Corey> which implies an object file system, and once you start
    Corey> screwing with file systems, you may as well get right into
    Corey> the OS level. And that sounds like a vaguely good idea,

    Explicit persistence is IMO not a bad idea. If an object is in the
    main memory, it's in the main memory (until paged out normally by the
    OS). I'm not sure considering the object oriented nature of the data
    would yield significant payoffs compared to typical paged virtual
    memory implementations.

    Temporary data should be just that, temporary, so there would not be
    that much in-memory objects. Mostly the objects you are working with
    currently. Also, the actual valuable data should be stored in standard
    files in sensible places. a Music object, for example, is probably
    just an interface to manipulating an underlying .ogg file.

    Corey> experience. Generally, if the system works on a text
    Corey> level, you'll definitely want to bring it into a gui
    Corey> framework, and when people see a gui, they'll want to start

    Yes, GUI framework would definitely be cool. I'm thinking of a
    nautilus-like view of the python in-memory namespace, where the
    objects are shown in their natural representations. All the in-memory
    objects could be dragged to another window, representing a persistent
    object database, where they would be, well, persisted.

    Corey> to start thinking about more complicated standard types
    Corey> above list and dict, like Picture, Document, Sound, Table,
    Corey> and so on. Then make sure that creating these basic

    Things like Picture, Document etc. would be rather easy to implement -
    just make sure that Path objects work (file names should be Path objs,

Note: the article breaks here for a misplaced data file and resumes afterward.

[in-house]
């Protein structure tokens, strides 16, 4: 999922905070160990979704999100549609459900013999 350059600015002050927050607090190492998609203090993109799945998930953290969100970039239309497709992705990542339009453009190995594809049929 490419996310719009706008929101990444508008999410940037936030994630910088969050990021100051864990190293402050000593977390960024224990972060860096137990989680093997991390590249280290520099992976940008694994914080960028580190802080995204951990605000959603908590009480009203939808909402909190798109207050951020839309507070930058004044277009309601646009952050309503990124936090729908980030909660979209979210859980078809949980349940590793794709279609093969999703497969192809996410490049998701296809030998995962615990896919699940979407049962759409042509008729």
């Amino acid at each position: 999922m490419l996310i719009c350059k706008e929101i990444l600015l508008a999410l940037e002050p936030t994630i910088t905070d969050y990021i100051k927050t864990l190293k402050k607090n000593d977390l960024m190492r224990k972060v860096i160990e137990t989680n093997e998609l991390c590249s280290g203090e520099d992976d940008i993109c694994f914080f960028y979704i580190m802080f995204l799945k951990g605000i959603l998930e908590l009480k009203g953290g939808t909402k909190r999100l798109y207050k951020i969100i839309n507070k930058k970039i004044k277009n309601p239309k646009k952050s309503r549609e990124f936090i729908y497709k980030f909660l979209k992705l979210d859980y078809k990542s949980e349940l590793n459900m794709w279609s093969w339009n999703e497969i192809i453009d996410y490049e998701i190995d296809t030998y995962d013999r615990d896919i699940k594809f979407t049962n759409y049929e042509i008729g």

not strings), and create an object/system that autoconverts the path
    to an object via which the file can offer richer operations (play,
    print, etc).

    Corey> objects is fairly easy, then think about how scripting data
    Corey> flow in and around these objects can be done, object

    Well, since they are Python objects, using Python to script the data
    flow would seem optimal ;-).


    Corey> Of course, this has certain implications, for a system like
    Corey> this to interoperate with other normal file based systems,
    Corey> you'll need automatic conversion of incoming and outgoing
    Corey> files into your base

    As I said previously, I don't think files should be converted - all
    the valuable data (i.e. data that can't be trivially derived from
    other data) should still be as normal files.

    What is needed is

    1. Have a global python "system image", consisting of objects in
    memory and ones in persistent store.

    2. Implement a special file type for file managers (which will then
    act as object managers). Let's call it .object. Example contents of
    .object files follows:


    5236253625362512.object: # (the name need not make any sense, user never sees it)
    --------------------
    memobject at 0x2326561 core version 675 class = 3274892347.object
    --------------------

    3274892347.object: # this is the class object, in persistent store
    --------------------
    persistentobject #5612 database /srv/coredb1 version 34
    --------------------

    475847845.object
    --------------------
    instantiate myutils.OCREngine version 432 # or perhaps version HEAD?
    --------------------


    When the file manager starts to render the directory, it sees the
    ..object file and reads the contents, rendering the object as
    appropriate (reading it either from the memory or object
    database). Version numbers would guarantee that no objects in core
    which is dead (after reboot) would be rendered.

    This all would of course mean that Nautilus/whatever would be in the
    same address space as the python core.

    Corey> wouldn't go too crazy coloring outside the lines with this.
    Corey> But it could be a great thing.

    Yes, it would be absolutely brilliant. And entirely within the realm
    of doable. Less than a year of work, I'd estimate.